Inclusive chicken rice stall closes after just 4 months, Latest Singapore News - The New Paper

Inclusive chicken rice stall closes after just 4 months

Over at Block 305 of Ubi Avenue 1, four-month-old stall Traditional Rui Ji Chicken Rice And Curry Chicken Noodle has been forced to put up the shutters due to underwhelming business.

Although this may seem like just another business venture that has failed, the closure means one fewer inclusive workplace in Singapore.

The stall belongs to Mr Joseph Tan, 58, and his step-sister Jass Lee, who has a disability.

Ms Lee, who is a wheelchair-user, had her leg amputated following an accident in Malaysia over a decade ago. 

"I have also undergone five, six surgeries for my stomach cancer. I may be in a wheelchair but I can still work like everyone else, I just need more time."

Mr Tan told Shin Min Daily News that Ms Lee had dreamt of opening a chicken rice stall that employed people with disabilities, giving the disabled a job opportunity.

The stall has a dedicated queue for the disabled and elderly. "When we see customers who are elderly or have disabilities, our employees help take their food to the table," said Ms Lee.

When the stall was launched in December, there were four employees with disabilities.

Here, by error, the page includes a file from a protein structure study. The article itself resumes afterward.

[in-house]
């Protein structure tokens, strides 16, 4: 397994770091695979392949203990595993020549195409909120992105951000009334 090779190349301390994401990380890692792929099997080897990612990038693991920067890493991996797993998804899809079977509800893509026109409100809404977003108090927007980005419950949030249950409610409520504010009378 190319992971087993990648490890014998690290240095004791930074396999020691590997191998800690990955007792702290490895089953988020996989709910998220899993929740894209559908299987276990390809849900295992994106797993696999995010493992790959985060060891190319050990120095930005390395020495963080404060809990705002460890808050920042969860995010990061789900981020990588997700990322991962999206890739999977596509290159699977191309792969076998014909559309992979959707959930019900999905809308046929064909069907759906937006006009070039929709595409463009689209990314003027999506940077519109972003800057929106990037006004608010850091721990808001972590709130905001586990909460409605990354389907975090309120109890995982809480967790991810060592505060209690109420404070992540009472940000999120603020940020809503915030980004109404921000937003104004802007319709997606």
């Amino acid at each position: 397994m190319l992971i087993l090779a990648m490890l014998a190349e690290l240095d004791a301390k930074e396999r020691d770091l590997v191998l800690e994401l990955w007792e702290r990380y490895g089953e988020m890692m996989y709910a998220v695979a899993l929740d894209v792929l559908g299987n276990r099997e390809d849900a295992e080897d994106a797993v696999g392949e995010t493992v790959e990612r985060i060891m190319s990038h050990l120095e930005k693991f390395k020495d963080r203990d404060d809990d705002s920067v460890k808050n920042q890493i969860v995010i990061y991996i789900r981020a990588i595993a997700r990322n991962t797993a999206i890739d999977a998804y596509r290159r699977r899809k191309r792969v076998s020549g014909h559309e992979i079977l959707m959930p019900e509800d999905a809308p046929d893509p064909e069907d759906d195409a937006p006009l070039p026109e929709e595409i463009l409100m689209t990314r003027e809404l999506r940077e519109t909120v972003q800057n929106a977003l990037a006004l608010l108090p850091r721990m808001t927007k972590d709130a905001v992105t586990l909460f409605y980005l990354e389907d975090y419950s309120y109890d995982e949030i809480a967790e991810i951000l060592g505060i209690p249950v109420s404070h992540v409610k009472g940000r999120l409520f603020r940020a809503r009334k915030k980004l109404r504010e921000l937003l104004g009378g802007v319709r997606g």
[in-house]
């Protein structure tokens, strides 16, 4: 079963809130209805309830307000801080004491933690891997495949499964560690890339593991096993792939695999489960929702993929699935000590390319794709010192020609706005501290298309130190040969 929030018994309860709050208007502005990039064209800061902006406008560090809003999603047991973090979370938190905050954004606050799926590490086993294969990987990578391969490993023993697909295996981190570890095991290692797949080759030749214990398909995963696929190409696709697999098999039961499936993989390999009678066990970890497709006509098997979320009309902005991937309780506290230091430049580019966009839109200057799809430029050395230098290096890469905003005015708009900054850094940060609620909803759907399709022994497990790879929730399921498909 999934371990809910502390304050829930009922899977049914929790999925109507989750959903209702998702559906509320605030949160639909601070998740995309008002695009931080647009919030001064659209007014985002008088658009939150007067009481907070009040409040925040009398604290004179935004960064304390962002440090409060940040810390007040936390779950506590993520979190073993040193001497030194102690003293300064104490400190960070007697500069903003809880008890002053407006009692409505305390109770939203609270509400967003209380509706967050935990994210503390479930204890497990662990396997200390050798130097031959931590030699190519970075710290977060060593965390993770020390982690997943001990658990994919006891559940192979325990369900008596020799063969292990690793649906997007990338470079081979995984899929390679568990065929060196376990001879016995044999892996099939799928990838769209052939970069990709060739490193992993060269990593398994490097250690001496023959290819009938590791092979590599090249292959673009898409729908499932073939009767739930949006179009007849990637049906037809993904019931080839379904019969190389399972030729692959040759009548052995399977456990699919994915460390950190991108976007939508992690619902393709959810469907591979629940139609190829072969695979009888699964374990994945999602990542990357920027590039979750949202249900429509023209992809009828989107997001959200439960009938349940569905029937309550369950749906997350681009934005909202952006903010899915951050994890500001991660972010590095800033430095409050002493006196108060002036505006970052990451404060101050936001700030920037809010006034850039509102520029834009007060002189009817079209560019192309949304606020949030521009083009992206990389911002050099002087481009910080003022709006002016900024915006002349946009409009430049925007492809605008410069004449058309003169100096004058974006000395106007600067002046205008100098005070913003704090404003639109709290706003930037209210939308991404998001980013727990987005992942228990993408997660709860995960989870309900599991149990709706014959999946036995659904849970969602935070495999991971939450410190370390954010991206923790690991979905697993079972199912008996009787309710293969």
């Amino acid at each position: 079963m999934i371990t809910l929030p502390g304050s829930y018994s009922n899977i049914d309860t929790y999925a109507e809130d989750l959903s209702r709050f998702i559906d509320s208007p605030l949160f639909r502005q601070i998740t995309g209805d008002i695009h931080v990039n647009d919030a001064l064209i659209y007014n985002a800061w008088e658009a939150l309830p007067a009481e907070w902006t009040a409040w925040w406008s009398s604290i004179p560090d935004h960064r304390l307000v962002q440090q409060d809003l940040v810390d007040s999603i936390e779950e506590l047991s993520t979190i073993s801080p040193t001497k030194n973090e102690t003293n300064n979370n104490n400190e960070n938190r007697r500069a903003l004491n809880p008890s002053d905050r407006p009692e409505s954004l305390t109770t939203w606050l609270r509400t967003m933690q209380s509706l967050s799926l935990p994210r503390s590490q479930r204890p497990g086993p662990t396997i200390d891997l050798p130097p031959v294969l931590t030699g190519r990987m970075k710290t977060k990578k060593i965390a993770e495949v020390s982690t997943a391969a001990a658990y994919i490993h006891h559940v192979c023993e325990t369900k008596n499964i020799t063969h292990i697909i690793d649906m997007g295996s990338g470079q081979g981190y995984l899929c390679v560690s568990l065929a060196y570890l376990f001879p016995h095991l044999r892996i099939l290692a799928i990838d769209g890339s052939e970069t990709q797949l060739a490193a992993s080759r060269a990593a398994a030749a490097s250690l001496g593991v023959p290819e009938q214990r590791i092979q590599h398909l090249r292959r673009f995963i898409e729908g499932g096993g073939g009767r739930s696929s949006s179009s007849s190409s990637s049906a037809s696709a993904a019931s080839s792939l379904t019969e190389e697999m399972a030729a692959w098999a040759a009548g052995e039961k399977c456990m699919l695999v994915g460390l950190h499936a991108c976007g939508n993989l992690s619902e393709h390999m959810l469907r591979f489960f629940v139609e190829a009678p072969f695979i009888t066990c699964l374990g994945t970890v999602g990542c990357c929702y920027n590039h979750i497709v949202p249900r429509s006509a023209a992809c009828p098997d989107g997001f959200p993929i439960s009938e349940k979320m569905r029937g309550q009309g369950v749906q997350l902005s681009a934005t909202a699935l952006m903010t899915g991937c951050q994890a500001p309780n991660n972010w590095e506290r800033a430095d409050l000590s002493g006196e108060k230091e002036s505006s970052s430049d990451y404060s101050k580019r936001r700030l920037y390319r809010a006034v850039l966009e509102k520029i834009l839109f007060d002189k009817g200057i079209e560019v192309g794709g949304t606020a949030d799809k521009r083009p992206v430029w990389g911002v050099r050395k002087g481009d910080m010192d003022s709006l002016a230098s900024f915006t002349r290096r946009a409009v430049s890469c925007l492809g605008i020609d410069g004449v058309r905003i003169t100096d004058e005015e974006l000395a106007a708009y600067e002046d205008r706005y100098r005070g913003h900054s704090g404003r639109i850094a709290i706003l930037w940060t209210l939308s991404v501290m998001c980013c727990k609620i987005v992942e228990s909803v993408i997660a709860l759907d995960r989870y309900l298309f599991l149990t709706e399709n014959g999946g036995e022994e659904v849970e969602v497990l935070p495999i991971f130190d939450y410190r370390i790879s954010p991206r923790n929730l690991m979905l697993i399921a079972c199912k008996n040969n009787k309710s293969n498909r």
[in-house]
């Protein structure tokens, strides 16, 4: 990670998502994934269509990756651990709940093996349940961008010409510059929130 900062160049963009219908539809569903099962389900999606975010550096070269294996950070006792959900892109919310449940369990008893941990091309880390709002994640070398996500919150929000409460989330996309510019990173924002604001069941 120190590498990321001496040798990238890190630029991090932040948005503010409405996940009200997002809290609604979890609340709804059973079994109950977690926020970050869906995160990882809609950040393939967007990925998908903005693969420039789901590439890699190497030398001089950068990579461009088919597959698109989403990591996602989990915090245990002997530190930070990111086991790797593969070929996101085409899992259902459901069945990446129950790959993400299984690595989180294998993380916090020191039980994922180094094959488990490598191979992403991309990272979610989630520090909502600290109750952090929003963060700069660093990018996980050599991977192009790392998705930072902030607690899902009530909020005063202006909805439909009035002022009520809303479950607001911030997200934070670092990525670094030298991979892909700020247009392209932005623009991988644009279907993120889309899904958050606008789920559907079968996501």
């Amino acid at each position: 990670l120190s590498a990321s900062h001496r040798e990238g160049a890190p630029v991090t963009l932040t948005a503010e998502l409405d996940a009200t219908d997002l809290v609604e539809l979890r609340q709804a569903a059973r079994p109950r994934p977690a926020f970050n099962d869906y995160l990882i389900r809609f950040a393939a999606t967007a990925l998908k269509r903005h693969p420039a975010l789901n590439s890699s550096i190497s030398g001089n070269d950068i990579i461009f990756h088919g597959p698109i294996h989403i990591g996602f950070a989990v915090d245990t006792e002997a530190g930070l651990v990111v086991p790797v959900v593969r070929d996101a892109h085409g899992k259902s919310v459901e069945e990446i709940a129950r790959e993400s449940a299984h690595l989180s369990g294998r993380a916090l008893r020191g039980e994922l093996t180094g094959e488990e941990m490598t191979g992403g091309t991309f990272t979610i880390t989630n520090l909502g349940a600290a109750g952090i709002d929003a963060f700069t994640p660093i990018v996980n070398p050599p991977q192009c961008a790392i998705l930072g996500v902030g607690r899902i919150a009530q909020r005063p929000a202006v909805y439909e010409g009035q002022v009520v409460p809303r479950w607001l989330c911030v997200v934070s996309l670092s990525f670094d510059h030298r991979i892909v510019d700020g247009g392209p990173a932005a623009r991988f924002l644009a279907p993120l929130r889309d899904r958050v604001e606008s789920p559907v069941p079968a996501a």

One of them, 50-year-old Loo Kah Hock, used to be an entrepreneur. He suffered a stroke about four years ago and it affected mobility on the right side of his body. 

He got a job as a warehouse assistant last year but was dismissed after going on a long medical leave to recover from a surgery to amputate two of his toes.

“It is good to work or I'd have nothing to do, just staying at home. I wouldn't even know what I’m capable of,” said Mr Loo, who was matched with Rui Ji by local charity SPD. 

The stall will close on April 16. Mr Tan is scouting for a spot to relocate the business. In the meantime, his employees will be redeployed to the branches at Lorong 4 Toa Payoh and Beach Road.

Mr Tan shared with AsiaOne that he invested about $55,000 in the stall and the $1,000 in daily earnings has been insufficient to cover the overhead.